Thursday, February 13, 2014

Guest Post by J. Scott Nelson

Joe sez: A reminder to all guest bloggers--if you want to make sure I post your guest blog for Tess you have to email me with the header GUEST BLOG FOR TESS along with the DATE. Email me when your blog is finished, and email me again the day before the blog is supposed to go live, attaching all the cover art and the Word doc file. Today the guest blogger is James Scott Nelson, and he reminded me yesterday with the email GUEST BLOG FOR TESS 2/13/2014. And, of course, attach the receipt for your Tess donation.

The amount of email I get is staggering, and I can't reply to it all, let alone try to schedule dozens of guest posts without you helping me out by following these instructions. You can email me a zillion times, but if there is no date in your email header, I'm going to miss it. And if I did miss it, even though you put the date in, email me again. I had some health issues for a few months, and my email backed up. So email me again and we'll reschedule.

Here's J. Scott Nelson...

J. Scott: Joe evangelizes in favor of self-publishing for a myriad of compelling reasons. For me, I finally gave up on the traditional publishing process because of their complete disregard for my time.

I've always been a writer.  As a kid I wrote mysteries ala The Hardy Boys.  I penned a popular newspaper humor column in high school and won numerous awards in in my college’s literary magazine. In my spare time I wrote fantasy novels.  I knew the first few were not good enough for publication, but I was content to keep learning my craft. 

Then several years ago I started The Riven Blade Saga  -- a gritty, multiple-POV epic trilogy.  It brims with political intrigue, empires warring over resources, and vengeful plots.  Some characters evolve and grow.  Others die.  Each book raises the tension:  “Path of Peril” focuses on two massive battles.  Civil wars erupt in “Road of Rebellion.”  Finally, a genocidal apocalypse is unleashed in “Crucible of Chaos.”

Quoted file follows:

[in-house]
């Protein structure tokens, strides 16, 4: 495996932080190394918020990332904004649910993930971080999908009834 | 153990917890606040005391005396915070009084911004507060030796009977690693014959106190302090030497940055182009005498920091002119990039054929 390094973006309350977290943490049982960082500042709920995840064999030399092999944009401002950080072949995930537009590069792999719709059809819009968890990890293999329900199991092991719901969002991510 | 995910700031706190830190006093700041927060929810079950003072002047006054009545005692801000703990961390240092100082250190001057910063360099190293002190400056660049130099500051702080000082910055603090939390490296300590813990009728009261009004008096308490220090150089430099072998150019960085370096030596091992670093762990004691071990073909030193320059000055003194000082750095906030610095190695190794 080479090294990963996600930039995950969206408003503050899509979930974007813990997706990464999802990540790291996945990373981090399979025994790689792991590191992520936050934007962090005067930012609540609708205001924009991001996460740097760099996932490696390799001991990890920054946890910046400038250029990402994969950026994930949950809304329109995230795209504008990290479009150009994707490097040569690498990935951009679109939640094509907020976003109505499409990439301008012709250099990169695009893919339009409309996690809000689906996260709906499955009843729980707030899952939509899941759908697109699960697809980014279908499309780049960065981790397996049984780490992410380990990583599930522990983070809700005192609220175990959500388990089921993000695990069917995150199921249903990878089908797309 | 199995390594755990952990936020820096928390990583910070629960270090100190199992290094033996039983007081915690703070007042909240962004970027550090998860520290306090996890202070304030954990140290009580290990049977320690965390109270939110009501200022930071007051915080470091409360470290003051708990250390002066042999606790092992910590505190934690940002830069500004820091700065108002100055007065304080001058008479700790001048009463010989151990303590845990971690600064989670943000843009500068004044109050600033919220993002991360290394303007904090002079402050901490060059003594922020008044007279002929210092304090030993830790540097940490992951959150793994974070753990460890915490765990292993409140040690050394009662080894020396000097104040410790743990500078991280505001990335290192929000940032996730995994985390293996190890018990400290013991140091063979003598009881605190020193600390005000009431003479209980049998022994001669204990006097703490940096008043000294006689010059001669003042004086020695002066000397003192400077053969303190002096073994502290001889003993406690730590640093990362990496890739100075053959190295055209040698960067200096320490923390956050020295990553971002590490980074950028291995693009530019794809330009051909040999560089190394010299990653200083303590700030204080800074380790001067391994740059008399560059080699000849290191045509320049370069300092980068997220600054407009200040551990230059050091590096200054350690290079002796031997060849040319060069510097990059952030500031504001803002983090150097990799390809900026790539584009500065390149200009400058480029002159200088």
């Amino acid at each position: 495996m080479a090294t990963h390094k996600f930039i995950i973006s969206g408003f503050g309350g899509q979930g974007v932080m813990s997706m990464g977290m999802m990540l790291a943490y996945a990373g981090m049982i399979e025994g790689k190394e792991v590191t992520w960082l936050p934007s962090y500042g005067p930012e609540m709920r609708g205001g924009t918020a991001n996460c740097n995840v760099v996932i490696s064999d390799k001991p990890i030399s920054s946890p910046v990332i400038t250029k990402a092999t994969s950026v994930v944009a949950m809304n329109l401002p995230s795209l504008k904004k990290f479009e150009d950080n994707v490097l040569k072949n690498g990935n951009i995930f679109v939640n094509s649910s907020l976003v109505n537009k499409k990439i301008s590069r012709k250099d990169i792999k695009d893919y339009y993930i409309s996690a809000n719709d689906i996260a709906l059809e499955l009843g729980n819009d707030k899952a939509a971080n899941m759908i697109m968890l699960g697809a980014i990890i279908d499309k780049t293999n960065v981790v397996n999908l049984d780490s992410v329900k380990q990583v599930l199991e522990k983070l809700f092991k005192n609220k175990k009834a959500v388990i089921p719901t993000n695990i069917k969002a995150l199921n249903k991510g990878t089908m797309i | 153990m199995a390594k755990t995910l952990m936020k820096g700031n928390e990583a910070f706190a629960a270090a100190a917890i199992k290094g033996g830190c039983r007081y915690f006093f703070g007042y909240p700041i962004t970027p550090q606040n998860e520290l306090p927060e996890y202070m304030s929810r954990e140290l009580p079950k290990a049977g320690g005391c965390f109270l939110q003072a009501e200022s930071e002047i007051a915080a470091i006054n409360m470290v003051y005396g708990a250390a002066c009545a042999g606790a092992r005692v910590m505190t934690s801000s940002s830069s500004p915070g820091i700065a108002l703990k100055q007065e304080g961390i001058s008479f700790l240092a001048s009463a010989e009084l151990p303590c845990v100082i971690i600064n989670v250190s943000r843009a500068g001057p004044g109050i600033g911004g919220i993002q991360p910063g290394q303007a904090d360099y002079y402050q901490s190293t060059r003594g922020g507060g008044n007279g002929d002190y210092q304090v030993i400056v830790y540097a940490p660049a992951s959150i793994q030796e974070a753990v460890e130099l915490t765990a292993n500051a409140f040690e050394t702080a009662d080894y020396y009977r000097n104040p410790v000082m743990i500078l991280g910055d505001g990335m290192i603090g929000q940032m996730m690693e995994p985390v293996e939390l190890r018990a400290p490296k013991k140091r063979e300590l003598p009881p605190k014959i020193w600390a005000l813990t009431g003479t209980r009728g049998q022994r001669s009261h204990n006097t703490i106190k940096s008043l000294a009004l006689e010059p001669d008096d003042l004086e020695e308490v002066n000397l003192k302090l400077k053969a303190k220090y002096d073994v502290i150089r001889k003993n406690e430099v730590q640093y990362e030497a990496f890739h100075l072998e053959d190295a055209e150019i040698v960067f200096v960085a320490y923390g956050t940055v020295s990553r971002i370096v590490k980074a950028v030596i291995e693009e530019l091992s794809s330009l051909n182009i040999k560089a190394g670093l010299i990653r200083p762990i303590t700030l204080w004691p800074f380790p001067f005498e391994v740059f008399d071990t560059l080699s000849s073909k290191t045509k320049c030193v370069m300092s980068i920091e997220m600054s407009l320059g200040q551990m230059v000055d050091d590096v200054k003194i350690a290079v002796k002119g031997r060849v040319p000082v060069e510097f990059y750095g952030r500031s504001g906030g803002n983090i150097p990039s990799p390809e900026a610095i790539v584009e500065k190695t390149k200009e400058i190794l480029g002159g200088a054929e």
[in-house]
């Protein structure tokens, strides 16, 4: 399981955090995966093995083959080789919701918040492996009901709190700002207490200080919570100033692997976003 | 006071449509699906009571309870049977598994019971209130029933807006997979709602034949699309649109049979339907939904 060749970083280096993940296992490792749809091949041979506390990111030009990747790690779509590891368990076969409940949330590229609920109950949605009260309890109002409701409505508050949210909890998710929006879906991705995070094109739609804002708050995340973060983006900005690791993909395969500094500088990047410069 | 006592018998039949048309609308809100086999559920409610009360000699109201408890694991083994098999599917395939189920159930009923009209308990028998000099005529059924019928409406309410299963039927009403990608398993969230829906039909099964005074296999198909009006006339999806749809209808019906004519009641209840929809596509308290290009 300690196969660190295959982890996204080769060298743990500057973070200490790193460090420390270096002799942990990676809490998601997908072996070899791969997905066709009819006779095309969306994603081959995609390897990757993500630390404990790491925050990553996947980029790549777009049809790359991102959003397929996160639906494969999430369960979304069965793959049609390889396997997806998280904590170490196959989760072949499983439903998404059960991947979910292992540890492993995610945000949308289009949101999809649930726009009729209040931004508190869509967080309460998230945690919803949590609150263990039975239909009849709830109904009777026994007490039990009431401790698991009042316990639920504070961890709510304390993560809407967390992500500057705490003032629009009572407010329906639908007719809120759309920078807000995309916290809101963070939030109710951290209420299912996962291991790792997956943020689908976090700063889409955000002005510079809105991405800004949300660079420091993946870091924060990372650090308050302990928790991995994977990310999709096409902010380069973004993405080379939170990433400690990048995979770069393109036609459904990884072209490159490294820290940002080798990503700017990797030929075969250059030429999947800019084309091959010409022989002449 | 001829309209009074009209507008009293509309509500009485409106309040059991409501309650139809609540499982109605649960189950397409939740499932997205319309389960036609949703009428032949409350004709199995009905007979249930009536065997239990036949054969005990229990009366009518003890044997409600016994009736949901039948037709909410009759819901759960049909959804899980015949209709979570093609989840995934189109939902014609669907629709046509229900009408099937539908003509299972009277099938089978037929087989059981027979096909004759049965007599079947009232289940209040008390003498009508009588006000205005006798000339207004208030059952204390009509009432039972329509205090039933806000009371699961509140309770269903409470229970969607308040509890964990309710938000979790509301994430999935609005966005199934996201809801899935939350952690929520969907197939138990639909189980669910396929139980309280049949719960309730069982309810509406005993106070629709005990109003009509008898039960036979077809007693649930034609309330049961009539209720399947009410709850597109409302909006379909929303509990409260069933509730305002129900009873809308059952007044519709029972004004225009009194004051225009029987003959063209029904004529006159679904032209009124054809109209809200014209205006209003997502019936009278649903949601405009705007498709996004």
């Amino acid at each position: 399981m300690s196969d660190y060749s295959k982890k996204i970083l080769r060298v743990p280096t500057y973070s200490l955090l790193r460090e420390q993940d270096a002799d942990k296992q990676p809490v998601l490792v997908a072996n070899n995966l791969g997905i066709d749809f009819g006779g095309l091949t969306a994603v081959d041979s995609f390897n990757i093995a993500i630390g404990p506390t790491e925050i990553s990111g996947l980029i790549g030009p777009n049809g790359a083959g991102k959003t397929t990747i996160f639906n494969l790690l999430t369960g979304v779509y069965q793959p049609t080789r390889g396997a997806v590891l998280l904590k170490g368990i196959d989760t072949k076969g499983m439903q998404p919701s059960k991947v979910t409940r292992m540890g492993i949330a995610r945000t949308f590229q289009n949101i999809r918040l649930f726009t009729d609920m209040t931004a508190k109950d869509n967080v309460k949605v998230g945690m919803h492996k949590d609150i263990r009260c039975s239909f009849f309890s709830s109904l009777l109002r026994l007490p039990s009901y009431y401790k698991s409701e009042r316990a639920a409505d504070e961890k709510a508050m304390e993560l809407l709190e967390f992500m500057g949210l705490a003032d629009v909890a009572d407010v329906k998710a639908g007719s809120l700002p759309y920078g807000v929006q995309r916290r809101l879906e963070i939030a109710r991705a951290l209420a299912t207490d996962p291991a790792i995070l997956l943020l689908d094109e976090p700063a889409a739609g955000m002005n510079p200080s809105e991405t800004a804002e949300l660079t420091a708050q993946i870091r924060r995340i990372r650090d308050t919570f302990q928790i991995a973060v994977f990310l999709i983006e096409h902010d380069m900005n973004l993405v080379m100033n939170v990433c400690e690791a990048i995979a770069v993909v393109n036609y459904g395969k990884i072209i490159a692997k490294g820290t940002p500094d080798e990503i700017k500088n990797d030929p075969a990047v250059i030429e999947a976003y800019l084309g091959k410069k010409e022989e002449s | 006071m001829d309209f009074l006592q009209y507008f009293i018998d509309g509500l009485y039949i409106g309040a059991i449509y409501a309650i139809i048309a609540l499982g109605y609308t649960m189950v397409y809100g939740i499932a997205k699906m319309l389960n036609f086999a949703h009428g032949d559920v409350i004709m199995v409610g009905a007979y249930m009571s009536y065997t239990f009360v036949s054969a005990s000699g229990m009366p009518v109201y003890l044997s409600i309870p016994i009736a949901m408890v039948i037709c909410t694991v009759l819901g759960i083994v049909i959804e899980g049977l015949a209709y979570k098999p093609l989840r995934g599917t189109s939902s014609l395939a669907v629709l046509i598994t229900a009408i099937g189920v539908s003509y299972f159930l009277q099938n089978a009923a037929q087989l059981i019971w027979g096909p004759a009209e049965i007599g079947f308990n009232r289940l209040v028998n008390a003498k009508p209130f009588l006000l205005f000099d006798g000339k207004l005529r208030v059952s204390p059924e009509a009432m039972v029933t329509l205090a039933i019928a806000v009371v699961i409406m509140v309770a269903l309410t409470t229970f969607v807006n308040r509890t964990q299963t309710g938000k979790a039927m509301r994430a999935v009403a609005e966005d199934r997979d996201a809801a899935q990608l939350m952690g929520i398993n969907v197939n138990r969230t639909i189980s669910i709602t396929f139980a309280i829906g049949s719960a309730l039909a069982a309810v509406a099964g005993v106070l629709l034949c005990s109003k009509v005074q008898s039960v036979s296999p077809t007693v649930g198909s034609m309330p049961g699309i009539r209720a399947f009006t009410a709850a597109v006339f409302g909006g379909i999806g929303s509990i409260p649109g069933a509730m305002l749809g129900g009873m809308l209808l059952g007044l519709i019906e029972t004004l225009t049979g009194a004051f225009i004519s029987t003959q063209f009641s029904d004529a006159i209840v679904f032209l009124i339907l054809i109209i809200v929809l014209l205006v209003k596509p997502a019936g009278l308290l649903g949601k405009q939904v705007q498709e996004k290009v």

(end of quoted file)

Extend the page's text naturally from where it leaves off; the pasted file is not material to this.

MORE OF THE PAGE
I queried some agents.  One told me that simultaneous submissions were an insult and he wouldn't even consider me.  So instead I queried one agent at a time to “follow the rules”.  It took about nine months to collect three rejections before an agent called to request the manuscript.  I sent it off that very day.

And waited. 

After about three months, he contacted me and said he loved the characters -- but I would have to cut the word-count in HALF before he would consider sending it to a publisher.  

Both I and my main editor (and now co-publisher) bought the book "Self-Editing for Fiction Writers" by Renni Browne and Dave King and got to work.  After following the suggestions in the book we were shocked how much better the book had become at half the size.  So I sent it off to the agent again.

And waited.

Five months later I got a brief email, "I am really enjoying the book, and I am pretty sure already that this is something I want to submit to publishers."  I was so excited!  But he needed to finish it to be sure.

Three more months went by. 

Then I got a call.  The agent wasn't going to work in the fantasy genre anymore, but he had recommended my manuscript to another agent who was willing to take a look.

The next twelve months was spent waiting for the second agent to review the manuscript, making his requested changes, and waiting for him to read the revised manuscript.  He only accepted five unpublished writers a year out of around 2200 queries, but by then the euphoria of having an agent was long gone.  An unpublished writer is at their agent’s mercy.  You sit at the bottom of their to-do list, behind all their published authors who pay their rent today.  While it makes a certain sense, it was a recipe for frustration.  

Finally, he did submit it to the Big Six publisher he felt would be the best home for it.

And I waited again.  

I created a website and offered sample chapters for readers to review.  Hundreds of people sent me emails (which I included on the site under "Raves from Readers") expressing their interest in the rest of the story.  I kept my agent informed of both the traffic and the growing list of “Raves”.  Certainly the publisher would see this positive response as a great sign, right?